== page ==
Examined Life

Examined Life

Examined Life (2008, Director: Astra Taylor): This doc­u­ment­ary takes philo­sophy to the streets as film­maker Astra Taylor con­ducts inter­views with nine prom­in­ent thinkers in decidedly non-aca­demic set­tings. Most enter­tain­ing is Cornel West, per­haps America’s best-known pub­lic intel­lec­tual, who rhaps­od­izes about jazz, blues and the life of the mind in the back of a New York City tax­icab. Almost as inter­est­ing is Slovenian cul­tural critic Slavoj Zizek (the sub­ject of Taylor’s first film, simply called Zizek!) who holds forth on the envir­on­mental crisis in the middle of a dump. His pro­voc­at­ive sug­ges­tion is that human­ity should become even more arti­fi­cial and sep­ar­ate from the nat­ural world. Martha Nussbaum provides a clear his­tor­ical over­view of polit­ical philo­sophy and dis­cusses why the field is in dire need of new enquiry. The other seg­ments were less suc­cess­ful for me, mostly because ideas were either insuf­fi­ciently unpacked, or else huge assump­tions were left undefen­ded. Though that’s unavoid­able in a film pot­pourri like this one, I think I would rather have had more time with the above three thinkers. As a film, it was only mod­er­ately suc­cess­ful. Though some of the sub­jects seemed happy to be in new set­tings, oth­ers seemed dis­trac­ted by their sur­round­ings or by their chosen method of loco­motion (Michael Hardt strug­gling to steer his row­boat clear of obstacles rather took away from what he was actu­ally say­ing).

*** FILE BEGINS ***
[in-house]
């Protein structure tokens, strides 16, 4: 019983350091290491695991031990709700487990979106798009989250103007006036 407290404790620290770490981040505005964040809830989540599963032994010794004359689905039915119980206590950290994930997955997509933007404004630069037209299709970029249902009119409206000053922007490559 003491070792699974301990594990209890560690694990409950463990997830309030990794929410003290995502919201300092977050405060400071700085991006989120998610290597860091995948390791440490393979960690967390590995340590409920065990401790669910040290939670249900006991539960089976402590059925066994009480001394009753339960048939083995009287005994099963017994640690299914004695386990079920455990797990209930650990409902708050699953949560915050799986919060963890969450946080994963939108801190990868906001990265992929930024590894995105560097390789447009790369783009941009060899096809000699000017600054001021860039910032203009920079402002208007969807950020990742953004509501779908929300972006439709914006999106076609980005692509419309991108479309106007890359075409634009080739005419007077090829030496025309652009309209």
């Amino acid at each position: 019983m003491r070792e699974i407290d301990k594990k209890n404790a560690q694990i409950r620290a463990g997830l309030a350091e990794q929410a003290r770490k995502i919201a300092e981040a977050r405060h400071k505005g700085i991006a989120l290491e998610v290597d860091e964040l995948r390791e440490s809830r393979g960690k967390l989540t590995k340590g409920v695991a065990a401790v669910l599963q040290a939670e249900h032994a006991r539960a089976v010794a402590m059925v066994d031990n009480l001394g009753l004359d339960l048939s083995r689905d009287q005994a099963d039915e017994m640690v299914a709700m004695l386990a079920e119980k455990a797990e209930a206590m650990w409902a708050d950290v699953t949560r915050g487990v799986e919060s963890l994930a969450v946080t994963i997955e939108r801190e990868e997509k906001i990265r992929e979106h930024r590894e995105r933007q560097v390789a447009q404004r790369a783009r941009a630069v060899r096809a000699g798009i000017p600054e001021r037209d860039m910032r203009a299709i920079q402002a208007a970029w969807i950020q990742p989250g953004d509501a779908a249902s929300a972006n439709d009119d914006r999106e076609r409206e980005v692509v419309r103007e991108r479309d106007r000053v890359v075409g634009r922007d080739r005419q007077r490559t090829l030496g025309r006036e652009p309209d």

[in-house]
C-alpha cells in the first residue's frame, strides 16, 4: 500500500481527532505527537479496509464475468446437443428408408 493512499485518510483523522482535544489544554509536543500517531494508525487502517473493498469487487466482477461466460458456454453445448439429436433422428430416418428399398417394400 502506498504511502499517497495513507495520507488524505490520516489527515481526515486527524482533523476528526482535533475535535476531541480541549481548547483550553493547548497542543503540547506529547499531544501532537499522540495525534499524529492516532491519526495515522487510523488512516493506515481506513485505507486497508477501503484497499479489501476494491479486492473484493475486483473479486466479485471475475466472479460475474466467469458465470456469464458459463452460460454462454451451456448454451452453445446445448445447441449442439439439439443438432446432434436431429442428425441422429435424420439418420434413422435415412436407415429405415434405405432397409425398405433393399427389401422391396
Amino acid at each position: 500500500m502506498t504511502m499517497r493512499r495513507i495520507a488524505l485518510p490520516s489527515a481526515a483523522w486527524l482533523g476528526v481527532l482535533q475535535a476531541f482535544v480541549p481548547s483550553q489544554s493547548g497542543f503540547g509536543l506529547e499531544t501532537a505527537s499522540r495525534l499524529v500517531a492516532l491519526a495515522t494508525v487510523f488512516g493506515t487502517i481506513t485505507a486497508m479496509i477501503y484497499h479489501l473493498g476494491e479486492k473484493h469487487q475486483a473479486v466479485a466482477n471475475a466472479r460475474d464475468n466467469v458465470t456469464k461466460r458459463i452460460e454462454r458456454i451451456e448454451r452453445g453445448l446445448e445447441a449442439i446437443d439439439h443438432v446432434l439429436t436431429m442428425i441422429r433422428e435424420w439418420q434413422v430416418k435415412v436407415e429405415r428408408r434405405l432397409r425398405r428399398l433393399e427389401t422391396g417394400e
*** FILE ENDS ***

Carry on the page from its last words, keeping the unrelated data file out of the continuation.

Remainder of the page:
I’m glad that Taylor is mak­ing the effort to bring the work of these thinkers to a mass audi­ence, but given the enorm­ity of the issues they’re dis­cuss­ing, it seems a little unfair to limit them to ten minutes each. Since this was par­tially fun­ded by TVO and the National Film Board, I’d be inter­ested to know whether there were any talks about a series for tele­vi­sion broad­cast. I’d cer­tainly tune that in.

The NFB’s web site for the film, includ­ing a trailer

7/10(7/10)

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